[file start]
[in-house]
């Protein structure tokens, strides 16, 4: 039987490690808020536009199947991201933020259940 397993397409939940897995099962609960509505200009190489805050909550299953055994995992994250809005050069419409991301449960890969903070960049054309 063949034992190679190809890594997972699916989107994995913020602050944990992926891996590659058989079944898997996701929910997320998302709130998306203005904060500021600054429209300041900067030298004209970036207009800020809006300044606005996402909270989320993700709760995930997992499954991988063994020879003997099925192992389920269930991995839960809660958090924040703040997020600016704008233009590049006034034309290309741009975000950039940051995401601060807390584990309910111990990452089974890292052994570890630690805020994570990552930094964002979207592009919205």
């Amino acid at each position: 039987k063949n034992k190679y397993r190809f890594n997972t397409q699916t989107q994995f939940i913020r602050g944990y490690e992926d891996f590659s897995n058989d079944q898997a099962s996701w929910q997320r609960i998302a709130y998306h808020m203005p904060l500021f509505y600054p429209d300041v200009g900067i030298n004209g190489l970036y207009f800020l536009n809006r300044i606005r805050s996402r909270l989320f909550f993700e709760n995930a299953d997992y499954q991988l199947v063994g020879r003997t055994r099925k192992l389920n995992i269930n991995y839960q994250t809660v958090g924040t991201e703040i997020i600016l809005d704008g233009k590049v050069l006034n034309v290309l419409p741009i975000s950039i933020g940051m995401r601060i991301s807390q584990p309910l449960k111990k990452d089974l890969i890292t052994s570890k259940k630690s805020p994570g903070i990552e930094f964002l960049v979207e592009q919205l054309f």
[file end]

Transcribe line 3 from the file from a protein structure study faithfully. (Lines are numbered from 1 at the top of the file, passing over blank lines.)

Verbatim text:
């Amino acid at each position: 039987k063949n034992k190679y397993r190809f890594n997972t397409q699916t989107q994995f939940i913020r602050g944990y490690e992926d891996f590659s897995n058989d079944q898997a099962s996701w929910q997320r609960i998302a709130y998306h808020m203005p904060l500021f509505y600054p429209d300041v200009g900067i030298n004209g190489l970036y207009f800020l536009n809006r300044i606005r805050s996402r909270l989320f909550f993700e709760n995930a299953d997992y499954q991988l199947v063994g020879r003997t055994r099925k192992l389920n995992i269930n991995y839960q994250t809660v958090g924040t991201e703040i997020i600016l809005d704008g233009k590049v050069l006034n034309v290309l419409p741009i975000s950039i933020g940051m995401r601060i991301s807390q584990p309910l449960k111990k990452d089974l890969i890292t052994s570890k259940k630690s805020p994570g903070i990552e930094f964002l960049v979207e592009q919205l054309f």